Dear Donagh, a passage from Luke's gospel caught my eye recently, the passage about the widow who kept pestering the judge until he gave her justice. Then Jesus said, won't God grant justice to those who call on him? “Will he delay long in helping them? I tell you, he will QUICKLY grant justice to them.” Does God keep his promises?!!! James L.

   Dear James, it’s a good question, and that passage (Luke 18:1-8) has often raised eyebrows. There is certainly a puzzle here, even within the passage itself. ‘I tell you, God will quickly grant justice to them’ (verse 8). So why then do we have to ‘pray always and not lose heart?’ (verse 1). Why do we have to persevere? If God is willing, even eager, to give us what we want, why do we have to keep on asking?
    It isn’t about God. There is no reluctance on God's side. Even nature gives you everything it is able to give at the time (including, of course, lots of things you haven’t ordered!). The trees don’t begrudge you fruit or shelter, the fields give you crops, the rivers flow gladly for you…. Likewise our Father in heaven: ‘If you who are evil, know how to give your children what is good, how much more will your Father in heaven give good things to those who ask him!’ (Matthew 7:11).
    It isn’t about God, it is about us. I once knew someone who would never accept an invitation until he had been asked twice! He said he wanted to make sure that the invitation wasn’t given out of mere politeness. This probably freed up his diary remarkably, but he was happy to know that he was wanted when he was invited a second time. We wouldn’t want to say that God is being precious when God lets us ask again and again. But there is a parallel all the same. I'm afraid we do often ask God for things out of mere politeness and for the sake of good form. In the ‘Prayers of the Faithful’ at Mass, especially, we slip easily into this. ‘For the poor, the old, the lonely….’ How could we take in such a vast swath of human misery in one smooth phrase? I imagine God simply unable to hear smooth phrases. God listens to the heart, and there is often no echo of heart in the things we pray for.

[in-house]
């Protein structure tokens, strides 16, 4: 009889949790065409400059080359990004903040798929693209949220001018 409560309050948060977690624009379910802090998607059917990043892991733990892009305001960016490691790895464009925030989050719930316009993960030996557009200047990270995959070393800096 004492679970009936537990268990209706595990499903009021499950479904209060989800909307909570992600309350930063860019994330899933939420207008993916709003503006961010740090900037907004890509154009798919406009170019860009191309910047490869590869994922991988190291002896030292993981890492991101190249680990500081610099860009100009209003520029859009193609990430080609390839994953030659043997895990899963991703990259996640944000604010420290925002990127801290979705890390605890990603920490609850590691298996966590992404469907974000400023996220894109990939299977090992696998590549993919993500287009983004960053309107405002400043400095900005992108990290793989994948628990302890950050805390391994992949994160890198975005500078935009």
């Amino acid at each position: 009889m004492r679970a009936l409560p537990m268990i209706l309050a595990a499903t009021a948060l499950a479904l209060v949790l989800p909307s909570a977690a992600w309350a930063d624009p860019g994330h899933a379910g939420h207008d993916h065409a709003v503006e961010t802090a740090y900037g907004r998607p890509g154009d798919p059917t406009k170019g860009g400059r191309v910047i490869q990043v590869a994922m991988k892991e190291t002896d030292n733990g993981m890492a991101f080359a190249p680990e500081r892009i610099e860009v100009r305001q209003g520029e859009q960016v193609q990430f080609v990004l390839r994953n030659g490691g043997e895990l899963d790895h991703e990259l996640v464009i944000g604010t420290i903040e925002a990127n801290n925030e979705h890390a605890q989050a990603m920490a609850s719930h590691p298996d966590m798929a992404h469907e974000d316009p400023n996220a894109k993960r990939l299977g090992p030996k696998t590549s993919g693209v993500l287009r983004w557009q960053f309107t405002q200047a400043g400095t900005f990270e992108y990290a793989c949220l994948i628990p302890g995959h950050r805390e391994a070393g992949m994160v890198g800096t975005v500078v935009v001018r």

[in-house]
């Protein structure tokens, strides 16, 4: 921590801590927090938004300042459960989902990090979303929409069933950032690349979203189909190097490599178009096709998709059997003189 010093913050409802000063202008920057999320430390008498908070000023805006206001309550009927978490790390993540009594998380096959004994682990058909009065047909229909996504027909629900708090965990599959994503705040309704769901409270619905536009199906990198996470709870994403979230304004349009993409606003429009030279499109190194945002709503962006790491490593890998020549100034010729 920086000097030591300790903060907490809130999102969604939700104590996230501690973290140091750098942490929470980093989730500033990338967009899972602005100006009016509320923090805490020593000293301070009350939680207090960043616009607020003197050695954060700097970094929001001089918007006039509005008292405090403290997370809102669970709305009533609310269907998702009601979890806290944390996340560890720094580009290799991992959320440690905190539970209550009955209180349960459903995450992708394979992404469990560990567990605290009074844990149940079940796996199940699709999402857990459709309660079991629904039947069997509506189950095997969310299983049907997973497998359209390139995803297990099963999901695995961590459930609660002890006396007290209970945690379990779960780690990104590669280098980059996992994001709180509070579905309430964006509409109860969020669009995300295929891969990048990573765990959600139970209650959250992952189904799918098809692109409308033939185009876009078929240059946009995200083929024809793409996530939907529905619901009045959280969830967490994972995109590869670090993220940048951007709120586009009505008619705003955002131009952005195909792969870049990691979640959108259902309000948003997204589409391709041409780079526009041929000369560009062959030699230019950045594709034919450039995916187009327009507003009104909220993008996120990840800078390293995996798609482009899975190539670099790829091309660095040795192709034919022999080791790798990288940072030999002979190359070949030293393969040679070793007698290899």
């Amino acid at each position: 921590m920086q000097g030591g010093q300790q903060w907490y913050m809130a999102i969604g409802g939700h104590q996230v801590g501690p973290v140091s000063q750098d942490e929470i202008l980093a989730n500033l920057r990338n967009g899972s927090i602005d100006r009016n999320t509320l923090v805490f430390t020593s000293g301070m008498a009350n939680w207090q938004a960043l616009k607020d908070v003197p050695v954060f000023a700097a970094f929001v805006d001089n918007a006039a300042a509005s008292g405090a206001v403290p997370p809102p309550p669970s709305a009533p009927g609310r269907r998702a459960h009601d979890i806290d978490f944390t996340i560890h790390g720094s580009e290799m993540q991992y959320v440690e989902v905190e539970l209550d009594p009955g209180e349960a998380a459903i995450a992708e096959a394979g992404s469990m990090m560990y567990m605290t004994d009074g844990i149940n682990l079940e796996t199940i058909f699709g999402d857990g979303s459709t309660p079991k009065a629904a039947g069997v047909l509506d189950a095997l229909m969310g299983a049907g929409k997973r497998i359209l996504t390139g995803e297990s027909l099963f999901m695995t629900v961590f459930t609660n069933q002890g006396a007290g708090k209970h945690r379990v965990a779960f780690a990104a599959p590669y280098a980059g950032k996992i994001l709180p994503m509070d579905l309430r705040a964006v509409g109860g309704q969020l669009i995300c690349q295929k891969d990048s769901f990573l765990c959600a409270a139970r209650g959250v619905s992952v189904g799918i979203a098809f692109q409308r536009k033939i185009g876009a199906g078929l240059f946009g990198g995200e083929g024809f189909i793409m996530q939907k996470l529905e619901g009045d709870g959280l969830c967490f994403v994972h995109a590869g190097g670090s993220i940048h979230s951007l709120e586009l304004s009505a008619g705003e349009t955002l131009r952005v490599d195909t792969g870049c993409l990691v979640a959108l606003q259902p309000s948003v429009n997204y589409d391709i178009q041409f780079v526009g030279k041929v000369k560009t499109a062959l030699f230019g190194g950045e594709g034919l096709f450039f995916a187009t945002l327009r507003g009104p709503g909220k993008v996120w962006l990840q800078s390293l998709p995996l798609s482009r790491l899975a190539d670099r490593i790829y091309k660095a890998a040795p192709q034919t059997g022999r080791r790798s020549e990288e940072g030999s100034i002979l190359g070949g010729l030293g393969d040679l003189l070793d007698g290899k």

We don’t really want what we pray for. We want half of it. We want the bit that will make us comfortable. Or we want to be rid of the things that challenge us, the very things we prayed for yesterday, thinking they would make us comfortable. So we have to ask many times before we know what we want, or before we know with our whole being that we want it. Would I go through fire and water for it? Would I die for it? If not, I don’t really want it; I would like it but I don’t want it. It’s the difference between starving and being ready for your supper. If I really wanted it, God would give it immediately, granting that it was God's providence for me. ‘Truly I tell you, if you say to this mountain, “Be taken up and thrown into the sea,” and if you do not doubt in your heart, but believe that what you say will come to pass, it will be done for you’ (Mark 11:23).
    We want half of what we ask for, because we want to remain in control. If we threw ourselves fully behind something we would feel too vulnerable. We don’t want to lose our grip. But faith means losing our grip, entrusting ourselves, not just a few details of our affairs, to God.
    Keep the faith, James, and thanks for your question!

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